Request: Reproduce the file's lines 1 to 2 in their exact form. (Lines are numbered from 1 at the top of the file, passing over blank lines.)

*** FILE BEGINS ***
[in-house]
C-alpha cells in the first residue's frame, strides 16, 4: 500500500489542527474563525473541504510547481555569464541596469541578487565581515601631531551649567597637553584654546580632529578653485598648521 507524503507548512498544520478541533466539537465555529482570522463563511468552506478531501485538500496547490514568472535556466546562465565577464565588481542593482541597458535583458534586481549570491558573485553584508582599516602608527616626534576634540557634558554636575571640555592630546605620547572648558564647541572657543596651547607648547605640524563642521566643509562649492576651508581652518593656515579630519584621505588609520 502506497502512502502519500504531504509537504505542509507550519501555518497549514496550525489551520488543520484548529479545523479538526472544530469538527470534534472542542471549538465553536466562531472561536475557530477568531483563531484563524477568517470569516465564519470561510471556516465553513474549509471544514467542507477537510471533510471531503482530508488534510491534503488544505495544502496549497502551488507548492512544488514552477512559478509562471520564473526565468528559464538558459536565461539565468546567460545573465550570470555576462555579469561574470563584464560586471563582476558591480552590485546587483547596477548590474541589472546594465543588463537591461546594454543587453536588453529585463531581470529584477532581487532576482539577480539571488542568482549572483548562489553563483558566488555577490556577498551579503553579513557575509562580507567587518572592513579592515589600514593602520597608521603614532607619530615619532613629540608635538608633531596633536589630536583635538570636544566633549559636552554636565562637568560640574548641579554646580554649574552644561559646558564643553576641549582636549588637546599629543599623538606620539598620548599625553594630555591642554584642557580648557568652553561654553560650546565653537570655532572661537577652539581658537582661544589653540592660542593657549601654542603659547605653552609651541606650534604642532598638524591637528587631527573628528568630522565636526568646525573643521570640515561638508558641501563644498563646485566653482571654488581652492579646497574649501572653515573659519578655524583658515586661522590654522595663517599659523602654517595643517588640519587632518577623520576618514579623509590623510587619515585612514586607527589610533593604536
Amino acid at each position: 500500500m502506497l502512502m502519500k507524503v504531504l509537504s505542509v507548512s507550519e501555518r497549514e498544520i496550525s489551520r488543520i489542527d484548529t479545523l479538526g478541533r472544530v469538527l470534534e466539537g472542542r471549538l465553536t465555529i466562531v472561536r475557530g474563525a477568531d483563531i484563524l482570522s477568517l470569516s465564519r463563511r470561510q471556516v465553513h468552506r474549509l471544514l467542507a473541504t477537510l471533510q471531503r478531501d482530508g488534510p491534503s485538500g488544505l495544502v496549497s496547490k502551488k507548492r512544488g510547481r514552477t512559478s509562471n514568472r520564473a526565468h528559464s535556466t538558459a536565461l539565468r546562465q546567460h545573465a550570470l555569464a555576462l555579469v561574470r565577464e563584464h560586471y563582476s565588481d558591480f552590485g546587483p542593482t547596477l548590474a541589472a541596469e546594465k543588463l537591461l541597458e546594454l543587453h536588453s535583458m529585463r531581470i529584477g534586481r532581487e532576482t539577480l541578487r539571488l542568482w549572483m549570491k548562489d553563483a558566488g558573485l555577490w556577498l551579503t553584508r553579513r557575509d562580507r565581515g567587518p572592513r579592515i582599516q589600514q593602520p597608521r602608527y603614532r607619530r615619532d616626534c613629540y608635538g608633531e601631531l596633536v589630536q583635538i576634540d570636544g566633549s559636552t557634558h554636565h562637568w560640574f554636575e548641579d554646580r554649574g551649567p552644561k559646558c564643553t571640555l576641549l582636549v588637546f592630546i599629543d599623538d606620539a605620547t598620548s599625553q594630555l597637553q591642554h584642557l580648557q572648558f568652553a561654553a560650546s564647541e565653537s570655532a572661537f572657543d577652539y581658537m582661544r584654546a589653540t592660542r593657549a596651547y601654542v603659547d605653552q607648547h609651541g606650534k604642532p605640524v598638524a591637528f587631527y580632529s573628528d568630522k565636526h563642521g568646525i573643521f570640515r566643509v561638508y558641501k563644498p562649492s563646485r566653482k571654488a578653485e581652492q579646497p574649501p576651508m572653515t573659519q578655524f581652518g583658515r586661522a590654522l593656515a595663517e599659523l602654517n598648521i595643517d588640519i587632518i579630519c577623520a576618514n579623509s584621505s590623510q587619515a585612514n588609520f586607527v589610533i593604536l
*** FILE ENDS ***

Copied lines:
[in-house]
C-alpha cells in the first residue's frame, strides 16, 4: 500500500489542527474563525473541504510547481555569464541596469541578487565581515601631531551649567597637553584654546580632529578653485598648521 507524503507548512498544520478541533466539537465555529482570522463563511468552506478531501485538500496547490514568472535556466546562465565577464565588481542593482541597458535583458534586481549570491558573485553584508582599516602608527616626534576634540557634558554636575571640555592630546605620547572648558564647541572657543596651547607648547605640524563642521566643509562649492576651508581652518593656515579630519584621505588609520 502506497502512502502519500504531504509537504505542509507550519501555518497549514496550525489551520488543520484548529479545523479538526472544530469538527470534534472542542471549538465553536466562531472561536475557530477568531483563531484563524477568517470569516465564519470561510471556516465553513474549509471544514467542507477537510471533510471531503482530508488534510491534503488544505495544502496549497502551488507548492512544488514552477512559478509562471520564473526565468528559464538558459536565461539565468546567460545573465550570470555576462555579469561574470563584464560586471563582476558591480552590485546587483547596477548590474541589472546594465543588463537591461546594454543587453536588453529585463531581470529584477532581487532576482539577480539571488542568482549572483548562489553563483558566488555577490556577498551579503553579513557575509562580507567587518572592513579592515589600514593602520597608521603614532607619530615619532613629540608635538608633531596633536589630536583635538570636544566633549559636552554636565562637568560640574548641579554646580554649574552644561559646558564643553576641549582636549588637546599629543599623538606620539598620548599625553594630555591642554584642557580648557568652553561654553560650546565653537570655532572661537577652539581658537582661544589653540592660542593657549601654542603659547605653552609651541606650534604642532598638524591637528587631527573628528568630522565636526568646525573643521570640515561638508558641501563644498563646485566653482571654488581652492579646497574649501572653515573659519578655524583658515586661522590654522595663517599659523602654517595643517588640519587632518577623520576618514579623509590623510587619515585612514586607527589610533593604536